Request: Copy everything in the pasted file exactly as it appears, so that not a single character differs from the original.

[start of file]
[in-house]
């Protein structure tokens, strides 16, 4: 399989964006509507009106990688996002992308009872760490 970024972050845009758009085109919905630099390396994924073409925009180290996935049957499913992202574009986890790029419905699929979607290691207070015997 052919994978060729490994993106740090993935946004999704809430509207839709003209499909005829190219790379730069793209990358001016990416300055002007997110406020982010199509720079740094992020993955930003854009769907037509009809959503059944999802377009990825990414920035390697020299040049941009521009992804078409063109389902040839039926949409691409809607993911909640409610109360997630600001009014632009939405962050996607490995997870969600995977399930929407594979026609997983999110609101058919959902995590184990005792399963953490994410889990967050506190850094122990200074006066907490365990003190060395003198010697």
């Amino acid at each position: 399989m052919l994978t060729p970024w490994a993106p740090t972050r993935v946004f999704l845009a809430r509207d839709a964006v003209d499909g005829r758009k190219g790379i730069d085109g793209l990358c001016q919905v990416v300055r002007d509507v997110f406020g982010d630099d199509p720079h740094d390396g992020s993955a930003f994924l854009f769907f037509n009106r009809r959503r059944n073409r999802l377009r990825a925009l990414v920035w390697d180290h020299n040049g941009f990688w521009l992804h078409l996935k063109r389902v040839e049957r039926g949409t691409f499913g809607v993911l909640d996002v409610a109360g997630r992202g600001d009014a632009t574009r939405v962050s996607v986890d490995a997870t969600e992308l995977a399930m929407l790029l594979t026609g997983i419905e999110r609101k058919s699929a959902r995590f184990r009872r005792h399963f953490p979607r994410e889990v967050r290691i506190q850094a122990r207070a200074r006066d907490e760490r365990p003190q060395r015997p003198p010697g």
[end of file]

[in-house]
């Protein structure tokens, strides 16, 4: 399989964006509507009106990688996002992308009872760490 970024972050845009758009085109919905630099390396994924073409925009180290996935049957499913992202574009986890790029419905699929979607290691207070015997 052919994978060729490994993106740090993935946004999704809430509207839709003209499909005829190219790379730069793209990358001016990416300055002007997110406020982010199509720079740094992020993955930003854009769907037509009809959503059944999802377009990825990414920035390697020299040049941009521009992804078409063109389902040839039926949409691409809607993911909640409610109360997630600001009014632009939405962050996607490995997870969600995977399930929407594979026609997983999110609101058919959902995590184990005792399963953490994410889990967050506190850094122990200074006066907490365990003190060395003198010697």
């Amino acid at each position: 399989m052919l994978t060729p970024w490994a993106p740090t972050r993935v946004f999704l845009a809430r509207d839709a964006v003209d499909g005829r758009k190219g790379i730069d085109g793209l990358c001016q919905v990416v300055r002007d509507v997110f406020g982010d630099d199509p720079h740094d390396g992020s993955a930003f994924l854009f769907f037509n009106r009809r959503r059944n073409r999802l377009r990825a925009l990414v920035w390697d180290h020299n040049g941009f990688w521009l992804h078409l996935k063109r389902v040839e049957r039926g949409t691409f499913g809607v993911l909640d996002v409610a109360g997630r992202g600001d009014a632009t574009r939405v962050s996607v986890d490995a997870t969600e992308l995977a399930m929407l790029l594979t026609g997983i419905e999110r609101k058919s699929a959902r995590f184990r009872r005792h399963f953490p979607r994410e889990v967050r290691i506190q850094a122990r207070a200074r006066d907490e760490r365990p003190q060395r015997p003198p010697g």